Many studies report that public speaking is more feared than death for adults. That's because so often speakers are focused on their own perceived inadequacies, lack of knowledge, lack of speaking ability, or dislike for public speaking. If they would stop focusing on themselves and instead focus on what they know and how to give the audience value, they can relax. It all starts with wanting "to bless, not impress" as Stephen Covey put it. 

Study the topic, organize the information simply, and deliver it in your own unique voice. You were asked to give the speech to impart valuable information to the audience, not to hear yourself talk. In other words, you're not there for you, you're there for them. Focus on them.

A common misnomer when giving a talk is that you've got to be Jimmy Fallon funny. Indeed, a great speech is entertaining, but not always because the speaker has Tina Fey good looks and wit or this gentleman's down-home charm and humor. Most often it's because the speaker realizes what is most important to the audience and delivers it in a way that makes sense to them, while letting their natural passion shine through.

2. Connect with individuals

You've heard the popular advice that to avoid getting nervous when speaking in public you should imagine the audience in their underwear. I'm guessing the thought behind doing so is that it puts the audience in a more human light. Though I understand the supposed intent, it promotes the wrong focus.

Rather than reduce the audience, almost denigrate them as it were, why not imagine them as friends, as people who want your speech to go well? As people genuinely interested to hear something on the topic you're about to share.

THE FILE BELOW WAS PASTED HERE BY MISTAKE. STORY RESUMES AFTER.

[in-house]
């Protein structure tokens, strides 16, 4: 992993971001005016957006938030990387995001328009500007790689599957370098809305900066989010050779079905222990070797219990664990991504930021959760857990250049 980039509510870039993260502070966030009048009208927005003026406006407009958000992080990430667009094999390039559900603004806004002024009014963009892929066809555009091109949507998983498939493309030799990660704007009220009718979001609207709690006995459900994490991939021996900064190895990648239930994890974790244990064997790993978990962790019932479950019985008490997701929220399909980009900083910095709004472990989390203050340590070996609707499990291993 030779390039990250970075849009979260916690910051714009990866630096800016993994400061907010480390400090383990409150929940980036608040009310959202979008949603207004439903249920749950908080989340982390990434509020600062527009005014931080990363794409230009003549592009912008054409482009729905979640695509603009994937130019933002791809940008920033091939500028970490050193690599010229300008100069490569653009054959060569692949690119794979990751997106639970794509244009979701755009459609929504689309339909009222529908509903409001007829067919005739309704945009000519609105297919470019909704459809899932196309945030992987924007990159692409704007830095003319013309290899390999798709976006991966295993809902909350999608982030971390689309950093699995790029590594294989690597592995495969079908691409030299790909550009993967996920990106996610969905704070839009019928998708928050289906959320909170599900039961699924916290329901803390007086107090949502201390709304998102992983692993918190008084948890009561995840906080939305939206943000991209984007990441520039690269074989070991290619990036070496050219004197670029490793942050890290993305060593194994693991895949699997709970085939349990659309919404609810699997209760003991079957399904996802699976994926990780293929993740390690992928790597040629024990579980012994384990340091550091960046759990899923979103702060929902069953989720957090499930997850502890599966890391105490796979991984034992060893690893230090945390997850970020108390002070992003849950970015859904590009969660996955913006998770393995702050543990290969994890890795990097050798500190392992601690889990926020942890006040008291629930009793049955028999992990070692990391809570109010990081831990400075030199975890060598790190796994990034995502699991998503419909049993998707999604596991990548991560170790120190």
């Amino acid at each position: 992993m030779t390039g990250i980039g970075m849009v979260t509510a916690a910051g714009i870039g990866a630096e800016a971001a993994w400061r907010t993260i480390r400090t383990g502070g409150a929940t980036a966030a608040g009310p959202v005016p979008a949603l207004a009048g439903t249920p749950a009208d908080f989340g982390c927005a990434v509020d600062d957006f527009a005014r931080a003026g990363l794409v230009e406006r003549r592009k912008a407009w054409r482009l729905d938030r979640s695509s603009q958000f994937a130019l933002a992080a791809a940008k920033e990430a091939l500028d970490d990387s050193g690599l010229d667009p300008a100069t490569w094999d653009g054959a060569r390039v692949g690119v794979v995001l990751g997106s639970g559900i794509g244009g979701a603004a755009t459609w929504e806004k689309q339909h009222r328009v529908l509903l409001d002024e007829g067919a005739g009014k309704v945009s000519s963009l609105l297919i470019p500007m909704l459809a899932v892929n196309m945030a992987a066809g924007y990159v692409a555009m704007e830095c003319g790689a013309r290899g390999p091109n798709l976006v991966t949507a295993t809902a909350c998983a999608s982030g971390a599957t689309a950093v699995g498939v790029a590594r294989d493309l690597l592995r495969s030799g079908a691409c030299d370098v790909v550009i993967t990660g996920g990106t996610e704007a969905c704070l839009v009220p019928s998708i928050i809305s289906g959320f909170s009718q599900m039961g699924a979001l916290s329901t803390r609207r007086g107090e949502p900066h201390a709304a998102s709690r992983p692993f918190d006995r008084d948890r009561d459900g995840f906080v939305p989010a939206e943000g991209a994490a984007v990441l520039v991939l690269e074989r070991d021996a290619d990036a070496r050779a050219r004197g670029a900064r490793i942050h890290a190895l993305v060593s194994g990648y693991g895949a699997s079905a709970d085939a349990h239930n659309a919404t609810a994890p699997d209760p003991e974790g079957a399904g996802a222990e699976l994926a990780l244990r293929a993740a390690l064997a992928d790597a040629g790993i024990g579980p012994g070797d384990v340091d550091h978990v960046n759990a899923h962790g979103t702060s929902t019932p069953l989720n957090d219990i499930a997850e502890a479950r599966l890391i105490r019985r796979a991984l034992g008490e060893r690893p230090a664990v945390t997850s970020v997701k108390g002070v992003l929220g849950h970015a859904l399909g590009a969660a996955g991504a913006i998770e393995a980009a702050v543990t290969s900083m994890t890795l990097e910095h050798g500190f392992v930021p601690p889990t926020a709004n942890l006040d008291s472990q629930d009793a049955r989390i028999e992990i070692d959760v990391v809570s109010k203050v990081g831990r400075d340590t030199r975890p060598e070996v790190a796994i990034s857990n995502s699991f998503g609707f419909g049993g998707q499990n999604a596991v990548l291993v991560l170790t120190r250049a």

Virtually no one, and certainly no one whose opinion matters, walks into a speech hoping the speaker will be boring or embarrass themselves. Most audiences arrive ready for the speaker to succeed and are willing to give them their attention (the other 6 secrets will allow you to hold that attention).

I received some excellent training years ago about connecting with individuals. I used to scan, not even look at, the audience at a pace to rival Usain Bolt's fastest times. I didn't look at people. I just scanned the audience at large. I'm sure that made audience members feel special and helped them connect with the material, just as I am sure a shark bite feels like a feather tickle. 

The person coaching me suggested I pretend I'm pouring tea (or lemonade) into a person's cup. Look at that person for the length of time it would take to pour a cup of tea, or to complete a thought. Then move to the next person with your eyes, make eye contact, and fill their cup. Next person and so on (not moving down the row sequentially, but moving to another person in the audience). In this way, you are connecting with individuals, real people, one on one, which is what master teachers and speakers do. You are sharing a piece of you with them. It's the best way to be present in your talk.   

Focus on one person at a time. Fill their cup. Move to the next.

Focus on one person at a time. Fill their cup. Move to the next.

3. Stories

Stories are a perfect way to connect to people's imaginations and emotions. If you can tap into those thoughts and feelings that resonate most with the audience, the message will have a greater impact for a longer amount of time. 

Stories are so powerful because we can imagine ourselves there, in that moment, under those circumstances. It's the most effective way to feel the same feelings, experience the same things, and learn the same lessons as the one in the story.